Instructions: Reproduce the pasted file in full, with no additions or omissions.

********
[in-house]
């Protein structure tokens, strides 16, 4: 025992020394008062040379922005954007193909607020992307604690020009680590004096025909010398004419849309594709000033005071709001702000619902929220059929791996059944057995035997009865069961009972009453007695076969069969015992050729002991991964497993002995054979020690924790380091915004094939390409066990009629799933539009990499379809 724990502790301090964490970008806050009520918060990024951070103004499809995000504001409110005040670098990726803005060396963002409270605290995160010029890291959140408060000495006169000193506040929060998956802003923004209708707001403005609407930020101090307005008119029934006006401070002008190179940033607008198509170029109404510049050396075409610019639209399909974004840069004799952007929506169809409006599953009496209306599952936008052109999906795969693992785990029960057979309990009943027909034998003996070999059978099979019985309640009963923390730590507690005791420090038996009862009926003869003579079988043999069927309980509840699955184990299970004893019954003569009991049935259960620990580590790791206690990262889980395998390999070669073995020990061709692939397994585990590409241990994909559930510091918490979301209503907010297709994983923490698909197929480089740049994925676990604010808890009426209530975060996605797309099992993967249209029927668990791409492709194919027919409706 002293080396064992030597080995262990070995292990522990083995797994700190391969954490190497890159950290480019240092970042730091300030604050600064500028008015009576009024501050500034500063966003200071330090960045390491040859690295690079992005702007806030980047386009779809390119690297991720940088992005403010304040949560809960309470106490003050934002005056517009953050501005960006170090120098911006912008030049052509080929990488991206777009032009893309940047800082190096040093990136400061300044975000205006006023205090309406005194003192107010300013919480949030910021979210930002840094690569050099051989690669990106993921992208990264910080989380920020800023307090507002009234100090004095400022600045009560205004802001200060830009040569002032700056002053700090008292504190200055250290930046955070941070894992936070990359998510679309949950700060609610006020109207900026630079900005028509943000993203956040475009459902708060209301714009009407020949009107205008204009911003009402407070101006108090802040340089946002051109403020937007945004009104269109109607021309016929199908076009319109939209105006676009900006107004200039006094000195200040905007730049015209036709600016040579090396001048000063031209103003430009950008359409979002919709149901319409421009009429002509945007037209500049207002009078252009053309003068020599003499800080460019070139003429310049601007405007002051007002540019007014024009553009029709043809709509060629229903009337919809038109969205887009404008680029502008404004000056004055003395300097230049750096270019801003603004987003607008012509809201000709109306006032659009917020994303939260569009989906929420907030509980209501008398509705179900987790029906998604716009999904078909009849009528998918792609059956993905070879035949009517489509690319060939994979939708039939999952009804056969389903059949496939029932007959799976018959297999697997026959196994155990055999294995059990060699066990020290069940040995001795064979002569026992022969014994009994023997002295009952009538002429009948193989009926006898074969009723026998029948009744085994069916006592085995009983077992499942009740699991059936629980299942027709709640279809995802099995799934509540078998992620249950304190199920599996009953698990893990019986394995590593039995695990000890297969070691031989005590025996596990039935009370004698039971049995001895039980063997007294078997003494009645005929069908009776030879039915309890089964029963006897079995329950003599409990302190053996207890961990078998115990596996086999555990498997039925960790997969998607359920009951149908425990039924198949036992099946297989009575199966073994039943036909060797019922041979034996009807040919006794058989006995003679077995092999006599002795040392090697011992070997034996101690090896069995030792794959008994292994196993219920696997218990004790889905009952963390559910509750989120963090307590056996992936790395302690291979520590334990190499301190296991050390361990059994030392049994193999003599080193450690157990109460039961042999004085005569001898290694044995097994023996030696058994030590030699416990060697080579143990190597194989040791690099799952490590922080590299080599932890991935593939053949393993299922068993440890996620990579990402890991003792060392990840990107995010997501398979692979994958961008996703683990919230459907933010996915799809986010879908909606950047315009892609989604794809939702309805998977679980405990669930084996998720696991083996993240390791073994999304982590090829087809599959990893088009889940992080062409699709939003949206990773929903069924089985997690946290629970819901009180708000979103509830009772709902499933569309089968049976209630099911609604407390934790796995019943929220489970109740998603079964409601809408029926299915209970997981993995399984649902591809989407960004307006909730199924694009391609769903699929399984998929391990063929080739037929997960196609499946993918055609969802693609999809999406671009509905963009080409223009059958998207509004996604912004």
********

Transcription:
[in-house]
């Protein structure tokens, strides 16, 4: 025992020394008062040379922005954007193909607020992307604690020009680590004096025909010398004419849309594709000033005071709001702000619902929220059929791996059944057995035997009865069961009972009453007695076969069969015992050729002991991964497993002995054979020690924790380091915004094939390409066990009629799933539009990499379809 724990502790301090964490970008806050009520918060990024951070103004499809995000504001409110005040670098990726803005060396963002409270605290995160010029890291959140408060000495006169000193506040929060998956802003923004209708707001403005609407930020101090307005008119029934006006401070002008190179940033607008198509170029109404510049050396075409610019639209399909974004840069004799952007929506169809409006599953009496209306599952936008052109999906795969693992785990029960057979309990009943027909034998003996070999059978099979019985309640009963923390730590507690005791420090038996009862009926003869003579079988043999069927309980509840699955184990299970004893019954003569009991049935259960620990580590790791206690990262889980395998390999070669073995020990061709692939397994585990590409241990994909559930510091918490979301209503907010297709994983923490698909197929480089740049994925676990604010808890009426209530975060996605797309099992993967249209029927668990791409492709194919027919409706 002293080396064992030597080995262990070995292990522990083995797994700190391969954490190497890159950290480019240092970042730091300030604050600064500028008015009576009024501050500034500063966003200071330090960045390491040859690295690079992005702007806030980047386009779809390119690297991720940088992005403010304040949560809960309470106490003050934002005056517009953050501005960006170090120098911006912008030049052509080929990488991206777009032009893309940047800082190096040093990136400061300044975000205006006023205090309406005194003192107010300013919480949030910021979210930002840094690569050099051989690669990106993921992208990264910080989380920020800023307090507002009234100090004095400022600045009560205004802001200060830009040569002032700056002053700090008292504190200055250290930046955070941070894992936070990359998510679309949950700060609610006020109207900026630079900005028509943000993203956040475009459902708060209301714009009407020949009107205008204009911003009402407070101006108090802040340089946002051109403020937007945004009104269109109607021309016929199908076009319109939209105006676009900006107004200039006094000195200040905007730049015209036709600016040579090396001048000063031209103003430009950008359409979002919709149901319409421009009429002509945007037209500049207002009078252009053309003068020599003499800080460019070139003429310049601007405007002051007002540019007014024009553009029709043809709509060629229903009337919809038109969205887009404008680029502008404004000056004055003395300097230049750096270019801003603004987003607008012509809201000709109306006032659009917020994303939260569009989906929420907030509980209501008398509705179900987790029906998604716009999904078909009849009528998918792609059956993905070879035949009517489509690319060939994979939708039939999952009804056969389903059949496939029932007959799976018959297999697997026959196994155990055999294995059990060699066990020290069940040995001795064979002569026992022969014994009994023997002295009952009538002429009948193989009926006898074969009723026998029948009744085994069916006592085995009983077992499942009740699991059936629980299942027709709640279809995802099995799934509540078998992620249950304190199920599996009953698990893990019986394995590593039995695990000890297969070691031989005590025996596990039935009370004698039971049995001895039980063997007294078997003494009645005929069908009776030879039915309890089964029963006897079995329950003599409990302190053996207890961990078998115990596996086999555990498997039925960790997969998607359920009951149908425990039924198949036992099946297989009575199966073994039943036909060797019922041979034996009807040919006794058989006995003679077995092999006599002795040392090697011992070997034996101690090896069995030792794959008994292994196993219920696997218990004790889905009952963390559910509750989120963090307590056996992936790395302690291979520590334990190499301190296991050390361990059994030392049994193999003599080193450690157990109460039961042999004085005569001898290694044995097994023996030696058994030590030699416990060697080579143990190597194989040791690099799952490590922080590299080599932890991935593939053949393993299922068993440890996620990579990402890991003792060392990840990107995010997501398979692979994958961008996703683990919230459907933010996915799809986010879908909606950047315009892609989604794809939702309805998977679980405990669930084996998720696991083996993240390791073994999304982590090829087809599959990893088009889940992080062409699709939003949206990773929903069924089985997690946290629970819901009180708000979103509830009772709902499933569309089968049976209630099911609604407390934790796995019943929220489970109740998603079964409601809408029926299915209970997981993995399984649902591809989407960004307006909730199924694009391609769903699929399984998929391990063929080739037929997960196609499946993918055609969802693609999809999406671009509905963009080409223009059958998207509004996604912004």